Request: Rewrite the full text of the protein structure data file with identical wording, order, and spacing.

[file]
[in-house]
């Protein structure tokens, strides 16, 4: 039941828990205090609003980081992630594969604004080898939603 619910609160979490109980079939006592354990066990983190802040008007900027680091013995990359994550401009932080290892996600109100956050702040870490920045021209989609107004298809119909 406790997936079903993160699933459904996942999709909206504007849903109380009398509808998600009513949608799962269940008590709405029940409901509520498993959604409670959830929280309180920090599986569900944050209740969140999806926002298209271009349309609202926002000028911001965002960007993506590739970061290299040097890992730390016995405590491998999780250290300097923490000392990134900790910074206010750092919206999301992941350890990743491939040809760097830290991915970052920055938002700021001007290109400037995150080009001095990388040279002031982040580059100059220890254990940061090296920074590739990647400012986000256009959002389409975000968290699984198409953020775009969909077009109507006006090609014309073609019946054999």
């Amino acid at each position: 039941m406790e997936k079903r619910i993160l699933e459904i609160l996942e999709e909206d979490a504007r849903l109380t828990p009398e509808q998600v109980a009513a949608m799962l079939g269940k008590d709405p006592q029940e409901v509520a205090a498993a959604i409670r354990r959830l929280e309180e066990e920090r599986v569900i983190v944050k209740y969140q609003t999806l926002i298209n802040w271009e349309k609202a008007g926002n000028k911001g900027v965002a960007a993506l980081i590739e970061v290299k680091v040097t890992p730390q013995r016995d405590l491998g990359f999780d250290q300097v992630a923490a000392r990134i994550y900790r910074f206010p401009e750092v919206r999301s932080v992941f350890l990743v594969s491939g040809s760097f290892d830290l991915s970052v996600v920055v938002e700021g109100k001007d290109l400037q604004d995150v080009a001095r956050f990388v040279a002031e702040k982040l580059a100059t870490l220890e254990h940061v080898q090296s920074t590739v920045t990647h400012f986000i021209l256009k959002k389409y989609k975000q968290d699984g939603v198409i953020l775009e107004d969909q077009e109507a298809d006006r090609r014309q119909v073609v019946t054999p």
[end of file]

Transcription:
[in-house]
């Protein structure tokens, strides 16, 4: 039941828990205090609003980081992630594969604004080898939603 619910609160979490109980079939006592354990066990983190802040008007900027680091013995990359994550401009932080290892996600109100956050702040870490920045021209989609107004298809119909 406790997936079903993160699933459904996942999709909206504007849903109380009398509808998600009513949608799962269940008590709405029940409901509520498993959604409670959830929280309180920090599986569900944050209740969140999806926002298209271009349309609202926002000028911001965002960007993506590739970061290299040097890992730390016995405590491998999780250290300097923490000392990134900790910074206010750092919206999301992941350890990743491939040809760097830290991915970052920055938002700021001007290109400037995150080009001095990388040279002031982040580059100059220890254990940061090296920074590739990647400012986000256009959002389409975000968290699984198409953020775009969909077009109507006006090609014309073609019946054999």
């Amino acid at each position: 039941m406790e997936k079903r619910i993160l699933e459904i609160l996942e999709e909206d979490a504007r849903l109380t828990p009398e509808q998600v109980a009513a949608m799962l079939g269940k008590d709405p006592q029940e409901v509520a205090a498993a959604i409670r354990r959830l929280e309180e066990e920090r599986v569900i983190v944050k209740y969140q609003t999806l926002i298209n802040w271009e349309k609202a008007g926002n000028k911001g900027v965002a960007a993506l980081i590739e970061v290299k680091v040097t890992p730390q013995r016995d405590l491998g990359f999780d250290q300097v992630a923490a000392r990134i994550y900790r910074f206010p401009e750092v919206r999301s932080v992941f350890l990743v594969s491939g040809s760097f290892d830290l991915s970052v996600v920055v938002e700021g109100k001007d290109l400037q604004d995150v080009a001095r956050f990388v040279a002031e702040k982040l580059a100059t870490l220890e254990h940061v080898q090296s920074t590739v920045t990647h400012f986000i021209l256009k959002k389409y989609k975000q968290d699984g939603v198409i953020l775009e107004d969909q077009e109507a298809d006006r090609r014309q119909v073609v019946t054999p």